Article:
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Doctors Thought I Had Depression — Until I Finally Got This Diagnosis

She was young with smiling eyes and a voice that reminded me of a cooing dove. I sat in the client’s chair, she opposite me in her desk chair. After some time (therapists like to let you cry), she asked me to talk about it, if I could.

“Nothing’s wrong,” I said. “That’s what I don’t understand.” I’d passed my dissertation defense. I wasn’t sad about Ray anymore.

She asked what else might be causing me to feel the way I did.

The crying started again. It seemed not to come from myself. Then I seemed not to be myself, watching myself in the chair and Angela across from me. I said I didn’t want to be there anymore.

Angela clarified: “Where? Here? In the office or . . . ?”

I tried to answer but couldn’t. Heaves. Sobs. Ridiculous.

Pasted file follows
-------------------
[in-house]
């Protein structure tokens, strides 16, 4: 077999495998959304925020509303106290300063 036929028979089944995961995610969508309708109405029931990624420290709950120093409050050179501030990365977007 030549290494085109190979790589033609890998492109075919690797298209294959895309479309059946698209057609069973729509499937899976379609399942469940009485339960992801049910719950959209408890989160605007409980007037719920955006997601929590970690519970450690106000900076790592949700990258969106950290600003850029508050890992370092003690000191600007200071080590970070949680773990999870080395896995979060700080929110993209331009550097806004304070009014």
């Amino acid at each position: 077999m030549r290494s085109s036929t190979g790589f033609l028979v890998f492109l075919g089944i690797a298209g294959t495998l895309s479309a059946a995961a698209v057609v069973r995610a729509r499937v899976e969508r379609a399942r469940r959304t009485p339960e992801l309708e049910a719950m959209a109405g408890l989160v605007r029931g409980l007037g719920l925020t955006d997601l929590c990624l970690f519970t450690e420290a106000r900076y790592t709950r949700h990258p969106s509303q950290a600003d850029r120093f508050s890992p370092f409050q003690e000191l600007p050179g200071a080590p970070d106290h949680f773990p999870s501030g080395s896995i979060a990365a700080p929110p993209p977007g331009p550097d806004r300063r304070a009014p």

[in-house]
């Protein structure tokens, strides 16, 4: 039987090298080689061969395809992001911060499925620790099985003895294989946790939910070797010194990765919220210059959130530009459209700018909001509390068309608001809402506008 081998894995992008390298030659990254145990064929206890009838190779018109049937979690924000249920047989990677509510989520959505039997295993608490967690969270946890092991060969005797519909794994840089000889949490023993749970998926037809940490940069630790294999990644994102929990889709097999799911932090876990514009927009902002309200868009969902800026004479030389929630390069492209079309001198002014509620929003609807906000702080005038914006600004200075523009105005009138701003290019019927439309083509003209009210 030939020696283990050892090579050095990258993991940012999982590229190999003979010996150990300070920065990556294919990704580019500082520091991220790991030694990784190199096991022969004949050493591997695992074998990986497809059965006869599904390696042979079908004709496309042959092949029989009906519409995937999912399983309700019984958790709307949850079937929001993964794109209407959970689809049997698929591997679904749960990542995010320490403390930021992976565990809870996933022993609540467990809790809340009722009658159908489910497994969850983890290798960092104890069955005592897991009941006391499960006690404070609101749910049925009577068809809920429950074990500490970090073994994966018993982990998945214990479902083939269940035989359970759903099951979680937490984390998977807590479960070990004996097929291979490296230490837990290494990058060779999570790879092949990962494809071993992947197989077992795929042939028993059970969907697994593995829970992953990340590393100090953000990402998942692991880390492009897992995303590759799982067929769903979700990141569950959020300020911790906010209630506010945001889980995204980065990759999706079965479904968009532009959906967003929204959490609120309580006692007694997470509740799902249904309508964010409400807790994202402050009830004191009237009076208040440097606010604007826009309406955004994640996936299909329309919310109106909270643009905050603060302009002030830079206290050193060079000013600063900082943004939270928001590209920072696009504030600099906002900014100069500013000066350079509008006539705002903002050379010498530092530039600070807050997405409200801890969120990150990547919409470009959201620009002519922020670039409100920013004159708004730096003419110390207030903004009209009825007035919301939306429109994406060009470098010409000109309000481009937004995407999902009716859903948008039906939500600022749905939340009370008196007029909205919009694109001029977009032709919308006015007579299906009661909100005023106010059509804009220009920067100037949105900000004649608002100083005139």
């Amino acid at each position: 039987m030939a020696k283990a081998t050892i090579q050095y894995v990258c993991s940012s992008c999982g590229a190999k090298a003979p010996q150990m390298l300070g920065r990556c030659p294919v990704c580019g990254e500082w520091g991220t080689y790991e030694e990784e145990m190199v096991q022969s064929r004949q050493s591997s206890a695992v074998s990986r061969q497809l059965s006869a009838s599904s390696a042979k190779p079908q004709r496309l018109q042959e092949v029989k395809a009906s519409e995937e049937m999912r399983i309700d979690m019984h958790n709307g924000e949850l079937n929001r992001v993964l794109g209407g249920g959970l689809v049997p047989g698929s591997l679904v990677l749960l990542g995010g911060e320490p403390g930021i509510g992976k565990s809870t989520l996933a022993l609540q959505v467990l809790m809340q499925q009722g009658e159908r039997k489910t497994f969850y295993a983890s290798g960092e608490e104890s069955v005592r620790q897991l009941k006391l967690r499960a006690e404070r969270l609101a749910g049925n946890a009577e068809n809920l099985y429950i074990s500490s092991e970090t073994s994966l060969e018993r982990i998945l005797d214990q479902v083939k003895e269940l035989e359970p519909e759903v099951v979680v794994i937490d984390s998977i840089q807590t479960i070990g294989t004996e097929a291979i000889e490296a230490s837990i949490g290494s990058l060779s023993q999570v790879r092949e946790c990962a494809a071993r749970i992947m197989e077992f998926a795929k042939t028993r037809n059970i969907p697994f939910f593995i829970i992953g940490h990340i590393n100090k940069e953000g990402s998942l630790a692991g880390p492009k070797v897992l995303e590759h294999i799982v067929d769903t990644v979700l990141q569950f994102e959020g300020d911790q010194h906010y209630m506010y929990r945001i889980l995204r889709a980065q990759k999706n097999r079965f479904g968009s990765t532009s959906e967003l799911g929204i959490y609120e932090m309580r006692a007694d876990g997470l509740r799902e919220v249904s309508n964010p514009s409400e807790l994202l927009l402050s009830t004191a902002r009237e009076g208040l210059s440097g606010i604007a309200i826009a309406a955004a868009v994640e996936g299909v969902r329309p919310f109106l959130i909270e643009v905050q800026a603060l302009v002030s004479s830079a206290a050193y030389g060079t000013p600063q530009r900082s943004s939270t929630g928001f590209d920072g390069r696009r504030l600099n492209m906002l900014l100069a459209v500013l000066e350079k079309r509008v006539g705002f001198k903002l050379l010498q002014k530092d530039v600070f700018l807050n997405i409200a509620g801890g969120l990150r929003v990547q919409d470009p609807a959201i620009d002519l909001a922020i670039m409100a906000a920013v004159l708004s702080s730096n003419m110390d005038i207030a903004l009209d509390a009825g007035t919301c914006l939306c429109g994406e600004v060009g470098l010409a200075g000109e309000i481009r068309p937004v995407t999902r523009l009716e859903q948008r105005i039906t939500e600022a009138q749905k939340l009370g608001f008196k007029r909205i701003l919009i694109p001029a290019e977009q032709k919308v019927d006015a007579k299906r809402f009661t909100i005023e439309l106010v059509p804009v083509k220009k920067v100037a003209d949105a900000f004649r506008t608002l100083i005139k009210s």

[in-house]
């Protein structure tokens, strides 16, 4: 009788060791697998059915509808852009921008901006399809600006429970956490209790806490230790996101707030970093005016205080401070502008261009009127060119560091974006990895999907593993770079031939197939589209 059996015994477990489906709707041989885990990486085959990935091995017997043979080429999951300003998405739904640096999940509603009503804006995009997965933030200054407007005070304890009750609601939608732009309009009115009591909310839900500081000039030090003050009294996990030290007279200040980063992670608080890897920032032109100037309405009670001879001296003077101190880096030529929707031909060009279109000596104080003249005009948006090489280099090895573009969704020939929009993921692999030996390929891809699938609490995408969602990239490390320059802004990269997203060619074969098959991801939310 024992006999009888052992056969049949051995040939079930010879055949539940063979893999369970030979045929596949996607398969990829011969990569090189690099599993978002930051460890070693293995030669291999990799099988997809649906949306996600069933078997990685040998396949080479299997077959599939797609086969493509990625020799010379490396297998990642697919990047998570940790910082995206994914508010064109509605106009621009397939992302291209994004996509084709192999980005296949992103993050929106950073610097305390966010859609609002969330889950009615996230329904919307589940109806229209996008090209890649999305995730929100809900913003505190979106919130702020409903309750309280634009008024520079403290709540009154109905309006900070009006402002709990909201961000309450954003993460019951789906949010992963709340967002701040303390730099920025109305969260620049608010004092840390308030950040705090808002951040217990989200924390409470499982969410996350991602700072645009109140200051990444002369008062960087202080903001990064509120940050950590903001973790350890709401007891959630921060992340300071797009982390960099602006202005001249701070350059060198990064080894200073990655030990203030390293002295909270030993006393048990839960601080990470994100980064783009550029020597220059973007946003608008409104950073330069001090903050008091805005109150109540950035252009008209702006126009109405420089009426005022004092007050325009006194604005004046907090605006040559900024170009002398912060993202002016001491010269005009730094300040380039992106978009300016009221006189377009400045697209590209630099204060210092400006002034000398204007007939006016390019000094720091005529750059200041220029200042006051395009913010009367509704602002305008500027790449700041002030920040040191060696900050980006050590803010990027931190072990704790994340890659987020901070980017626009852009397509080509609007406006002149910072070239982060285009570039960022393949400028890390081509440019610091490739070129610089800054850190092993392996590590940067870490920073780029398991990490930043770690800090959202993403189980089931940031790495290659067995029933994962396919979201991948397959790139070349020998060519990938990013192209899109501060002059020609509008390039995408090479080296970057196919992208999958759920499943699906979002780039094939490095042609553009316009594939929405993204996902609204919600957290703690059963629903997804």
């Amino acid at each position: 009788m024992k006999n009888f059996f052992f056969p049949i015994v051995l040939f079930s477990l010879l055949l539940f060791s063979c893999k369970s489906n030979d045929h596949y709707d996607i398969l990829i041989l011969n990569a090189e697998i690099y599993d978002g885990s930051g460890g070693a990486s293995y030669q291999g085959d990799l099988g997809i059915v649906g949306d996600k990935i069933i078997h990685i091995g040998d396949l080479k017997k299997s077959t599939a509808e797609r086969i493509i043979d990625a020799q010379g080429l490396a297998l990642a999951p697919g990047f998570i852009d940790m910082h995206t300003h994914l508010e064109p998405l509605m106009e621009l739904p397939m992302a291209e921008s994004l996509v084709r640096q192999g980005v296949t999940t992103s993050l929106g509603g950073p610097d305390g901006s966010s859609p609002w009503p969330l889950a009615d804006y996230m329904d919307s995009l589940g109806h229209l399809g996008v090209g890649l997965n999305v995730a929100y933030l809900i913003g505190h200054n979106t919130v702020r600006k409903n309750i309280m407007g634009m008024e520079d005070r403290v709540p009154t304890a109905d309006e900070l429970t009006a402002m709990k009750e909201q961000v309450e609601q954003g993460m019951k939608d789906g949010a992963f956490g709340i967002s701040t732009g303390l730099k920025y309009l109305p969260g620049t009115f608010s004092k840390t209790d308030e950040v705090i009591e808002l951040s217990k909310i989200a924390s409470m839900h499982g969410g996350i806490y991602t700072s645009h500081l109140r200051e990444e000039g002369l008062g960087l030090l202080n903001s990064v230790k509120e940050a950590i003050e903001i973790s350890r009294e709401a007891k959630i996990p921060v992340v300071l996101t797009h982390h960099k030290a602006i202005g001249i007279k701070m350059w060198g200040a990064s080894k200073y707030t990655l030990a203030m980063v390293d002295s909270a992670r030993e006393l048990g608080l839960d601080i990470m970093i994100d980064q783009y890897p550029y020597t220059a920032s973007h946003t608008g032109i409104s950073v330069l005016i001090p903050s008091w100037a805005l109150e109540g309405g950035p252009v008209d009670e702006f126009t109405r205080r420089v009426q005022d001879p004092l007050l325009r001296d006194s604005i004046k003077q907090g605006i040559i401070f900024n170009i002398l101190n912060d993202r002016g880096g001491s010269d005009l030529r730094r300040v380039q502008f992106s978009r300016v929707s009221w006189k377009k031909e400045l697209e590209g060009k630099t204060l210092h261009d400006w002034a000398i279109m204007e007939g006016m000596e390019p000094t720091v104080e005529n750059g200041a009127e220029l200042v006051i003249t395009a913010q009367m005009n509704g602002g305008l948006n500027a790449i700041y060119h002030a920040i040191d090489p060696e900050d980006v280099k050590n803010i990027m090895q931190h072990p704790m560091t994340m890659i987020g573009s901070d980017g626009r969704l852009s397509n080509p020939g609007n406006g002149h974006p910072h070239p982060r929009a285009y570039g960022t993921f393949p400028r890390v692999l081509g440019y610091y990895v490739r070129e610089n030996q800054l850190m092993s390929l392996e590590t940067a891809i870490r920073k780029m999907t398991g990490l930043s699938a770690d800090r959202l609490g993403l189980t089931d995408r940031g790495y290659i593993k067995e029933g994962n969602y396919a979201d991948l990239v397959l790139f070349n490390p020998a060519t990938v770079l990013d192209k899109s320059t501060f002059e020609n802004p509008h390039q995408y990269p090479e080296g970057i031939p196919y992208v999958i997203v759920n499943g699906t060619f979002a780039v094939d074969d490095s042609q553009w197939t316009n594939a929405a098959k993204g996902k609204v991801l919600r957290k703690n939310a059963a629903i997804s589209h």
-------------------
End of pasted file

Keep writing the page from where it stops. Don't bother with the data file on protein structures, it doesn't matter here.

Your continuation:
“Have you had these thoughts before?” she asked.

I said I had.

Our session ended. She made me promise to call every day to check in until our next appointment. “I’m responsible for you.”

I went to class. I taught. I ran. I wrote. I walked. I ate. I called and checked in.

At my next appointment, Angela asked how I was doing.

“Worse,” I said.

She stood and in a gentle voice said she’d be right back. “Don’t go anywhere.”

I started to cry again.

Angela returned. “We’re lucky she’s free.”

“Who?”

Angela led me down the hall to the office of the psychiatrist in her practice. The psychiatrist’s office was painted teal. In her 50s, the psychiatrist had long brown hair and wore a suit jacket, a skirt, and heels. She introduced herself though I can’t remember her name.

I sat on the couch. Angela stayed in the room. From the psychiatrist’s mouth came questions I tried to answer. I measured my words, modulating my voice so that the words didn’t sound alarming. It backfired, and I devolved into hysterics more extreme than if I’d let myself cry.

When I calmed down and looked up, she surprised me: “You don’t have ADHD. Or OCD. Or anxiety. Or depression. You’re bipolar.”

The psychiatrist smoothed her slacks and stood. “I think you should see one of my colleagues.” She went to the phone on her desk.

“Who?” I asked, panic in my voice.

The psychiatrist didn’t answer.

I looked at Angela, whose dove eyes had in them only sympathy.

When the psychiatrist hung up, she said, “We can go.”

“Where?” I asked.

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